AdrenoleukodystrophyThis disorder affects the nervous system and the adrenal glands. It’s an X-linked recessive inherited condition, which means that it’s caused by a mutation on a gene on the X chromosome. So it tends to affect more men than women.
Chronic inflammatory demyelinating polyneuropathySome experts suspect that this may be a chronic version of a common form of Guillain-Barré syndrome (GBS) known as acute inflammatory demyelinating polyneuropathy (AIDP), which appears to be an autoimmune disorder.
Guillain-Barré syndromeResearch suggests that there are four subtypes of GBS, and the causes can vary. Infection may be one notable culprit. For example, a recent infection with Campylobacter jejuni bacteria seems to cause GBS in about a quarter of people who are diagnosed.

Sometimes the symptoms will be similar to various conditions that cause damage to the myelin of your nerve cells. Here’s more detailed information about symptoms you might expect from these disorders.

Multiple sclerosis

MS causes a wide variety of symptoms that can range from mild to severe. Some people experience:

Optic neuritis

The most common symptoms include vision loss in one eye, pain around your eye that’s exacerbated by eye movement, and difficulty distinguishing between colors.

Transverse myelitis

Symptoms of transverse myelitis can include:

Acute disseminated encephalomyelitis

You may develop a number of symptoms, including:

Neuromyelitis optica

Some people experience a single long-lasting attack, while others have a relapsing form of NMO.

Symptoms of NMO include:

  • vision loss and eye pain in one or both eyes
  • numbness, weakness, or even paralysis in arms or legs
  • loss of bladder and bowel control

Adrenoleukodystrophy

Symptoms can vary, depending on what type of ALD you have.

Someone with childhood cerebral ALD may develop:

Someone with Addison’s disease may:

Chronic inflammatory demyelinating polyneuropathy

With this condition, you may develop:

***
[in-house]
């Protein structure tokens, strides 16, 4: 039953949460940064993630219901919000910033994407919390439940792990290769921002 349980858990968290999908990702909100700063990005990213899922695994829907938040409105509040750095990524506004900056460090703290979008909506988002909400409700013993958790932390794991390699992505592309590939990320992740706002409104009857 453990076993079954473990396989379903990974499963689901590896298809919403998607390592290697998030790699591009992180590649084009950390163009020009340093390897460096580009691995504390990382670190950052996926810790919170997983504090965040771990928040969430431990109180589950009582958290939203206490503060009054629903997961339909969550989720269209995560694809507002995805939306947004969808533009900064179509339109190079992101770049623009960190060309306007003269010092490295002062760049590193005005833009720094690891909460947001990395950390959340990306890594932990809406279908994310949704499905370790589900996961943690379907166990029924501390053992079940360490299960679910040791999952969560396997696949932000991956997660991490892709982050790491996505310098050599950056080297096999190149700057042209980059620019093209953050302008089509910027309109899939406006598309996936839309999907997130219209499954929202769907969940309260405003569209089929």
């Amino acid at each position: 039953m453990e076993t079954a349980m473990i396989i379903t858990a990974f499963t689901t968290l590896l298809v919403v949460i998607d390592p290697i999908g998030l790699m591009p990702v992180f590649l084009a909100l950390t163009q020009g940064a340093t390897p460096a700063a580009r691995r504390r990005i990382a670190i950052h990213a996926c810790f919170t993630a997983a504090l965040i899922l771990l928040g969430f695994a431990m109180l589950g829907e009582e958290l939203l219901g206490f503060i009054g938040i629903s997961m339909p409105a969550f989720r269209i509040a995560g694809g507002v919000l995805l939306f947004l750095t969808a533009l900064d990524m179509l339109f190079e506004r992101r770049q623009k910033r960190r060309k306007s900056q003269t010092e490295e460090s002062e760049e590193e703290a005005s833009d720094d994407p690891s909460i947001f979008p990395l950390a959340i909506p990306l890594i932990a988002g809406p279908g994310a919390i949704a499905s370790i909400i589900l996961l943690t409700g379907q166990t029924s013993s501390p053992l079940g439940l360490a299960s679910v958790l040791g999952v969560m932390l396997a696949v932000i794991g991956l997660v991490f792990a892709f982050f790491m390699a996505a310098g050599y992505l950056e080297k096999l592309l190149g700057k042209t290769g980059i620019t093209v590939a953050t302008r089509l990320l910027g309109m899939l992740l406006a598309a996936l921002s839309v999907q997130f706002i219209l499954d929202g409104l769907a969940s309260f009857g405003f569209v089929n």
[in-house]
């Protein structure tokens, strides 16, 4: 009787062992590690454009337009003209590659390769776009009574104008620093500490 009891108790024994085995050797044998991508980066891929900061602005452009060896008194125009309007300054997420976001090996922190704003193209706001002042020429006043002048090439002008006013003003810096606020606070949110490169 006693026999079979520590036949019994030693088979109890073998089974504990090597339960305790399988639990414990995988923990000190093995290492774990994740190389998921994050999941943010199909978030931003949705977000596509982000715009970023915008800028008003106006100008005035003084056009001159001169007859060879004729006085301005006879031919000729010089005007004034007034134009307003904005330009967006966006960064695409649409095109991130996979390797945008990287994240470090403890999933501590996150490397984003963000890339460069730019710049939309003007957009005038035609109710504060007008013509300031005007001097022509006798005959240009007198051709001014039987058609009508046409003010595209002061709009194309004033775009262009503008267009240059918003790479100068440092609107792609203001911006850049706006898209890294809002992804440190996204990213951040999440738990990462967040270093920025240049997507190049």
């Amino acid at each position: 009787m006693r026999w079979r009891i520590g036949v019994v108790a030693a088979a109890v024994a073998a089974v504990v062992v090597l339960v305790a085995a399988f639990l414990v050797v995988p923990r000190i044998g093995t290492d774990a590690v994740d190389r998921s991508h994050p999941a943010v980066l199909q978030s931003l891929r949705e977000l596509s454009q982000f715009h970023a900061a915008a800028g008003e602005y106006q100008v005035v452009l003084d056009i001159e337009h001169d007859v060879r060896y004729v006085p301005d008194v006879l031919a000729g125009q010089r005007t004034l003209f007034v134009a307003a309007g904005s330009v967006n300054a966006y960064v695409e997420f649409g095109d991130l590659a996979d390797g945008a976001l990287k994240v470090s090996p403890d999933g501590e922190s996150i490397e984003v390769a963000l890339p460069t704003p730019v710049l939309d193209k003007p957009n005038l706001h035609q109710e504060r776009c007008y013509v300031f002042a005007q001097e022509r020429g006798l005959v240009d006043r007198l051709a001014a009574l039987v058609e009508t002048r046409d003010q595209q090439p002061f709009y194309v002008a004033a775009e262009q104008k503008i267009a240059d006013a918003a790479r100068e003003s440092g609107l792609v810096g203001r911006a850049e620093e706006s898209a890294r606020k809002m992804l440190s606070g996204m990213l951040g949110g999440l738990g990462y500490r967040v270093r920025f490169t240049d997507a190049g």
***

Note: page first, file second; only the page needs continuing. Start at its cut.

Guillain-Barré syndrome

GBS causes symptoms that can range from relatively mild weakness to paralysis. Some people might not even be able to breathe on their own without assistance. As many as 20 percent of people are left with significant disability.

Once a diagnosis is made, your doctor can begin discussing the most appropriate treatment for you.

Multiple sclerosis

There are a number of different FDA-approved preventive treatments for reducing the frequency and severity of MS symptoms, including:

Steroids are also prescribed for flare-ups or exacerbations. Recent research also suggests that it may be possible to repair the myelin if people have enough surviving oligodendrocyte cells, which wrap around the nerve cells, to begin making new myelin.

Optic neuritis

Sometimes optic neuritis symptoms will improve on their own, but your doctor may prescribe steroids to address the inflammation.

Transverse myelitis

Treatment may be given to address symptoms and reduce inflammation, and to address any infections that might be present. Possible treatments include:

  • intravenous corticosteroid therapy
  • plasma exchange therapy
  • intravenous immunoglobin (IVIG)
  • antivirals for any infections in the spinal cord
  • pain medications to address both muscle and nerve pain

Neuromyelitis optica

Your doctor may prescribe corticosteroids or immunosuppressants to reduce symptoms. Another possible option is a process called plasmapheresis, which removes certain antibodies from your blood that may be contributing to the symptoms.

Acute disseminated encephalomyelitis

Intravenous steroids like methylprednisolone or oral steroids can help reduce the inflammation caused by ADEM. Plasmapheresis may also be an option with severe cases of this condition.

Adrenoleukodystrophy

One effective treatment for childhood ALD is hematopoietic stem cell transplant, which is a bone marrow transplant. People with Addison’s disease may experience some benefit from taking steroids. Some people may also take seizure medications or go to physical therapy to help with muscle spasms and weakness.